By Robbie Blakeley, Contributing Reporter

RIO DE JANEIRO, BRAZIL – The Rio Times looks north, this time, to the state of Amazonas this week in the series on Brazil’s World Cup 2014 host cities, and more specifically the capital Manaus, which will see matches leading to the biggest prize in sport contested there in three and a half years time.

Manaus' famous Amazon Opera House, photo by SkyscraperCity.

Far more rurally located than the majority of cities that will welcome footballing superstars from across the planet, Manaus nevertheless receives its fair share of visitors due to its proximity to the rainforest.

There are several boat trips tourists can take to explore the ever depleting Amazon; as well as giving people the chance to see the jungle for itself.

In addition to sitting so close to one of Brazil’s most popular tourist spots, Manaus itself also houses its own attractions. The Amazon Opera House, completed after fourteen years of construction in 1897, is one of the country’s most famous theaters, and has hosted some of the world’s largest singing sensations.

Manaus is also close to the jaw-dropping Lion Waterfall, situated halfway between Manaus and Itacoatiara. If you prefer a change of pace from the beach, this is the perfect place to head to – a unique stand-out point amongst the twelve 2014 World Cup cities.

When it comes to sports in this corner of the country, Manaus also stands alone. For it is not football (soccer) that takes center stage here, but the martial art of jiu jitsu. Derived from the Japanese martial art of Kodokan judo, Manaus is home to one of Brazil’s greatest fighters. 24 year old José Aldo, an expert in Muay Thai and jiu jitsu, is the current World Extreme Cagefighting featherweight champion.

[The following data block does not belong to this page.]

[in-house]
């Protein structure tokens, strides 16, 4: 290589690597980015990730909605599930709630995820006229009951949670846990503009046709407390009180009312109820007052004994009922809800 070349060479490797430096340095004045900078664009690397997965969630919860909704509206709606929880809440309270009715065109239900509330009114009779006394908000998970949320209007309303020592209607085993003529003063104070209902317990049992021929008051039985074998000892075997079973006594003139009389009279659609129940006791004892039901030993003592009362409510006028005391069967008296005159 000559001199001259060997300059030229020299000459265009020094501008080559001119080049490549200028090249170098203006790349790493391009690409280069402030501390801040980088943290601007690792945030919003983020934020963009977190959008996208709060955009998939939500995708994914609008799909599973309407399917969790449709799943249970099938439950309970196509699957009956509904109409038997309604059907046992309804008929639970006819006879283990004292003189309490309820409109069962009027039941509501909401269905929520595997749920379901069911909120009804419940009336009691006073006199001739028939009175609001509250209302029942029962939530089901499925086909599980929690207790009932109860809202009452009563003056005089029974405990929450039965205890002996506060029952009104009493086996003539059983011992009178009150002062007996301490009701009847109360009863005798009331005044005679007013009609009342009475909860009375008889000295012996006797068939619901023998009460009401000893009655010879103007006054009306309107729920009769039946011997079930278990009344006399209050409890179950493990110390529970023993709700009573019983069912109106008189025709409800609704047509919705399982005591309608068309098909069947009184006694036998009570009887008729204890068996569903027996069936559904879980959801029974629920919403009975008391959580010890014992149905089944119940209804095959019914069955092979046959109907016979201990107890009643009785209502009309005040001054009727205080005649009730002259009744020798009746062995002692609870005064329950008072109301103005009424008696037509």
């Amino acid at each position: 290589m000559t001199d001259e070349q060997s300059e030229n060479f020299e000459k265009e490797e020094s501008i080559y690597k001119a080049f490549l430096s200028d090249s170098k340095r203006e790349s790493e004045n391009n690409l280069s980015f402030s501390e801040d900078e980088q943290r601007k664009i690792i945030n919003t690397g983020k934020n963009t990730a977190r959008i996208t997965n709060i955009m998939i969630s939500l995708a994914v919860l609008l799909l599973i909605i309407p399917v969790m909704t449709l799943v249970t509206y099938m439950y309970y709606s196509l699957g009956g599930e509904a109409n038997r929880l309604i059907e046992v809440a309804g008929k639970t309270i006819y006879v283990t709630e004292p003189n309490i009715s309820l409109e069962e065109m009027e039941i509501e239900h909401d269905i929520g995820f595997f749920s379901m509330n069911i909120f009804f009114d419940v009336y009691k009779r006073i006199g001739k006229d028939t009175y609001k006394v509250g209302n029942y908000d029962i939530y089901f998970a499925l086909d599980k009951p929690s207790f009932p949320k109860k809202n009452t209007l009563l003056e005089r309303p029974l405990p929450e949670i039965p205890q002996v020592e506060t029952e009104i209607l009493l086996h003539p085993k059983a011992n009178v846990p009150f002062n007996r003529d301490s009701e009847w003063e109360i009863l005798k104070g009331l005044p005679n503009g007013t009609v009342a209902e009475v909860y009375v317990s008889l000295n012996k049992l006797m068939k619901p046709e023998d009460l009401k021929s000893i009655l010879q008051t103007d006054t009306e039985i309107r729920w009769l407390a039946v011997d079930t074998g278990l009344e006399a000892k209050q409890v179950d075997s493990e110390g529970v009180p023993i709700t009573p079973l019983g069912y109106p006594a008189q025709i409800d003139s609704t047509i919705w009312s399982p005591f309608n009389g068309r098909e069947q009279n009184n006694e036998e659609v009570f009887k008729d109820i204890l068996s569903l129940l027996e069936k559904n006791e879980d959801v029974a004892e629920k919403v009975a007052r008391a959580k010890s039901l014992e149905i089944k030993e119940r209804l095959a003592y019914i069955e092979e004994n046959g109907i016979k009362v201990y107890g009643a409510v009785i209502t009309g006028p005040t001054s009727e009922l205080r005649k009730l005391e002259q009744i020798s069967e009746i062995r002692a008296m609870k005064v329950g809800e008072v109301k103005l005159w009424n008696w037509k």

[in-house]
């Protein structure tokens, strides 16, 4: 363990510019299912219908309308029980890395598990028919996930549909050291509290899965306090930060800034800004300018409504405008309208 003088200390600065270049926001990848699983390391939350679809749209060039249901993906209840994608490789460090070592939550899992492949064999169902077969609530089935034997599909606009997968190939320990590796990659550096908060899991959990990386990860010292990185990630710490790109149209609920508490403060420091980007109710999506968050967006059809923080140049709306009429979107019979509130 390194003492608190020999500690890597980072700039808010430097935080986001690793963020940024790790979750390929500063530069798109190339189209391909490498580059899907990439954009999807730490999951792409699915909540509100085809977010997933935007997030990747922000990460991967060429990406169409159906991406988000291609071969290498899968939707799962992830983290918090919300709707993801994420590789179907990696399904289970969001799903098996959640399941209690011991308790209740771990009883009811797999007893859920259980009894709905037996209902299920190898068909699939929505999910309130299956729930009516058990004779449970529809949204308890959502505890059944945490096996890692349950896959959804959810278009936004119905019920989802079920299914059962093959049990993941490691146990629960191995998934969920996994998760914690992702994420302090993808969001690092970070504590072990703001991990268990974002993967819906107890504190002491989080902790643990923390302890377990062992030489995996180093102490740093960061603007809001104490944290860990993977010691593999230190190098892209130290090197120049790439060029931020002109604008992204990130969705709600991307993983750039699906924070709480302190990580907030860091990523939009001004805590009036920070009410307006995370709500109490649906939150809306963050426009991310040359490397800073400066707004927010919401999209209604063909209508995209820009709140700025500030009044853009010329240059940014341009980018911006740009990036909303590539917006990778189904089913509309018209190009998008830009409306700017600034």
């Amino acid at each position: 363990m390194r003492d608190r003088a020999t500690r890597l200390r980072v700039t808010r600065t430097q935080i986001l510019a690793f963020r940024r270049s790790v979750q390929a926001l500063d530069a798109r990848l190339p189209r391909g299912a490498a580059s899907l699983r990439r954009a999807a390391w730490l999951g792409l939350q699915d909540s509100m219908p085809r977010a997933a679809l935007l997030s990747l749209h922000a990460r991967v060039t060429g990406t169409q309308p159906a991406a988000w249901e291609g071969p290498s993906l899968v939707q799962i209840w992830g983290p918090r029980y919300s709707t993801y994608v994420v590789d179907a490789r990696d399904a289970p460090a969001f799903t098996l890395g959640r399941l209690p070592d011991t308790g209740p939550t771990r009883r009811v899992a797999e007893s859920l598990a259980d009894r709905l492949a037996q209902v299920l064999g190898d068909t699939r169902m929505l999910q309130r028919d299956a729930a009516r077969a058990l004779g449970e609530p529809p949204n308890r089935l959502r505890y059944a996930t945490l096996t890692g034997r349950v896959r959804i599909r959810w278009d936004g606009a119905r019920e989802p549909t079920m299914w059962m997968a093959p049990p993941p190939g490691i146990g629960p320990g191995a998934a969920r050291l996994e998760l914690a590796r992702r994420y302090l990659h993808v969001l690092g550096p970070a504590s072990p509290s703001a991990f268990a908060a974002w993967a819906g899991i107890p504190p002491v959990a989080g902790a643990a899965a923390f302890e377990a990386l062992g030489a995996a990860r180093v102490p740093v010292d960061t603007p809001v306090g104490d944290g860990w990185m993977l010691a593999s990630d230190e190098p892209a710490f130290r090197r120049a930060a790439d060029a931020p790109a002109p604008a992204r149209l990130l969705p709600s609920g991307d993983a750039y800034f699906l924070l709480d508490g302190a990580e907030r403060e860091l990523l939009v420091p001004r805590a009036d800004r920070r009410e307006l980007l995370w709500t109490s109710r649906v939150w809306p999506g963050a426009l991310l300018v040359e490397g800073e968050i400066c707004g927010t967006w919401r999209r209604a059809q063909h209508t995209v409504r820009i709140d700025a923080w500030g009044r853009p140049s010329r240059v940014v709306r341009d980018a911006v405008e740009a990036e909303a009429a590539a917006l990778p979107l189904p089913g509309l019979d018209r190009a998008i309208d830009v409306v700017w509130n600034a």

Manaus' old Stadium
The old stadium demolished to give place to the Arena da Amazônia, photo by Jorge Brazil/ Flickr Creative Commons License.

The Arena da Amazônia is presently under construction in Manaus, and will be completed by late 2012, ready to host both the 2013 Confederations Cup and the 2014 World Cup. The stadium will have a capacity of 46,000, and is being built on the site of the newly demolished Estádio Vivaldo Lima, which began to be dismantled in July of this year.

As well as building the stadium, a sports leisure center and shopping mall are also part of the project. Because football (soccer) is not such a vital part of Amazon life, the extra facilities mean the area will not be standing empty once the World Cup fair has disbanded. The total cost of the works is around R$580 million.

As well as pumping money into a new stadium, a huge sum has also been set aside to improve the city’s Eduardo Gomes airport.  Infraero, the Brazilian government corporation in charge of the overhaul, has pledged R$740million to expand the airport’s runway and build a second, as well as extending and renovating the passenger terminal. The runways will be ready by the summer of 2013, while the terminal will be fully refurbished by December of the same year.



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